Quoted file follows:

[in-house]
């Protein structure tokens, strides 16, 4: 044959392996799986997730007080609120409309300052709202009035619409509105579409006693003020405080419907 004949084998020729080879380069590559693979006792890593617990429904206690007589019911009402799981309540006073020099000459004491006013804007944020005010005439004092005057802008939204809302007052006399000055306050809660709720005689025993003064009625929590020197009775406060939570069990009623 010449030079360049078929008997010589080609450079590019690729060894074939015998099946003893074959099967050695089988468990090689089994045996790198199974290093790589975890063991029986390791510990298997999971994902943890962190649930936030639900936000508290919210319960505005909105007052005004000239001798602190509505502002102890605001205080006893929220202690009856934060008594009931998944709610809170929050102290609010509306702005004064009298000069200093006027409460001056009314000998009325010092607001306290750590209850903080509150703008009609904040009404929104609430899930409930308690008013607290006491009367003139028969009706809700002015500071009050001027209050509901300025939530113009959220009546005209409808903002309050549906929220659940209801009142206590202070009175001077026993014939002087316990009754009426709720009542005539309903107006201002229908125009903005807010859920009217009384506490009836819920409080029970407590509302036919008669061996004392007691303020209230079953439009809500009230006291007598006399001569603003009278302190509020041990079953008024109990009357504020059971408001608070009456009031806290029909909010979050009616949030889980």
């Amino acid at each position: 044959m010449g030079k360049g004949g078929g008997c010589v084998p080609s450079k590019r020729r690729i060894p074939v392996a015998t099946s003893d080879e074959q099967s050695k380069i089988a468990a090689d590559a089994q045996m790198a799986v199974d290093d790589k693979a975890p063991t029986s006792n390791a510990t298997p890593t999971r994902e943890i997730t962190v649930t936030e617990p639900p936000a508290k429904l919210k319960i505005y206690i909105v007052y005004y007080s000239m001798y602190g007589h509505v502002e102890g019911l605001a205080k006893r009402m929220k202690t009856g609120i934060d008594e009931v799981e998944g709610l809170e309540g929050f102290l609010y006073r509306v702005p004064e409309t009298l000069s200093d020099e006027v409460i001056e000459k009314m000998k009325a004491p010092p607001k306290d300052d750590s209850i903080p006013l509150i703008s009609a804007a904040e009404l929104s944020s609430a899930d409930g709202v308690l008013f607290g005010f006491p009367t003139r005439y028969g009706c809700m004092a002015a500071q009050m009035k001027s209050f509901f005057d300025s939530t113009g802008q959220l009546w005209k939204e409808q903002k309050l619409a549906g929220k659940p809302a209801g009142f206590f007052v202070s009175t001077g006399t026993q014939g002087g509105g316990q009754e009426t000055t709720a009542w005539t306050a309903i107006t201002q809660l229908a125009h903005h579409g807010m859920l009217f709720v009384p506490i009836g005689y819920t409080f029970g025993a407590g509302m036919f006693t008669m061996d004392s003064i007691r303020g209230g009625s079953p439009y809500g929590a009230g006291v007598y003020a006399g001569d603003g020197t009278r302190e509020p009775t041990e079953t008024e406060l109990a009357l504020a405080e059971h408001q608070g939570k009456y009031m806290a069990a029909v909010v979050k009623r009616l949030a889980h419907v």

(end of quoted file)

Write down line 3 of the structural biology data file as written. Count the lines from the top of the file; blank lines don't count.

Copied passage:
């Amino acid at each position: 044959m010449g030079k360049g004949g078929g008997c010589v084998p080609s450079k590019r020729r690729i060894p074939v392996a015998t099946s003893d080879e074959q099967s050695k380069i089988a468990a090689d590559a089994q045996m790198a799986v199974d290093d790589k693979a975890p063991t029986s006792n390791a510990t298997p890593t999971r994902e943890i997730t962190v649930t936030e617990p639900p936000a508290k429904l919210k319960i505005y206690i909105v007052y005004y007080s000239m001798y602190g007589h509505v502002e102890g019911l605001a205080k006893r009402m929220k202690t009856g609120i934060d008594e009931v799981e998944g709610l809170e309540g929050f102290l609010y006073r509306v702005p004064e409309t009298l000069s200093d020099e006027v409460i001056e000459k009314m000998k009325a004491p010092p607001k306290d300052d750590s209850i903080p006013l509150i703008s009609a804007a904040e009404l929104s944020s609430a899930d409930g709202v308690l008013f607290g005010f006491p009367t003139r005439y028969g009706c809700m004092a002015a500071q009050m009035k001027s209050f509901f005057d300025s939530t113009g802008q959220l009546w005209k939204e409808q903002k309050l619409a549906g929220k659940p809302a209801g009142f206590f007052v202070s009175t001077g006399t026993q014939g002087g509105g316990q009754e009426t000055t709720a009542w005539t306050a309903i107006t201002q809660l229908a125009h903005h579409g807010m859920l009217f709720v009384p506490i009836g005689y819920t409080f029970g025993a407590g509302m036919f006693t008669m061996d004392s003064i007691r303020g209230g009625s079953p439009y809500g929590a009230g006291v007598y003020a006399g001569d603003g020197t009278r302190e509020p009775t041990e079953t008024e406060l109990a009357l504020a405080e059971h408001q608070g939570k009456y009031m806290a069990a029909v909010v979050k009623r009616l949030a889980h419907v």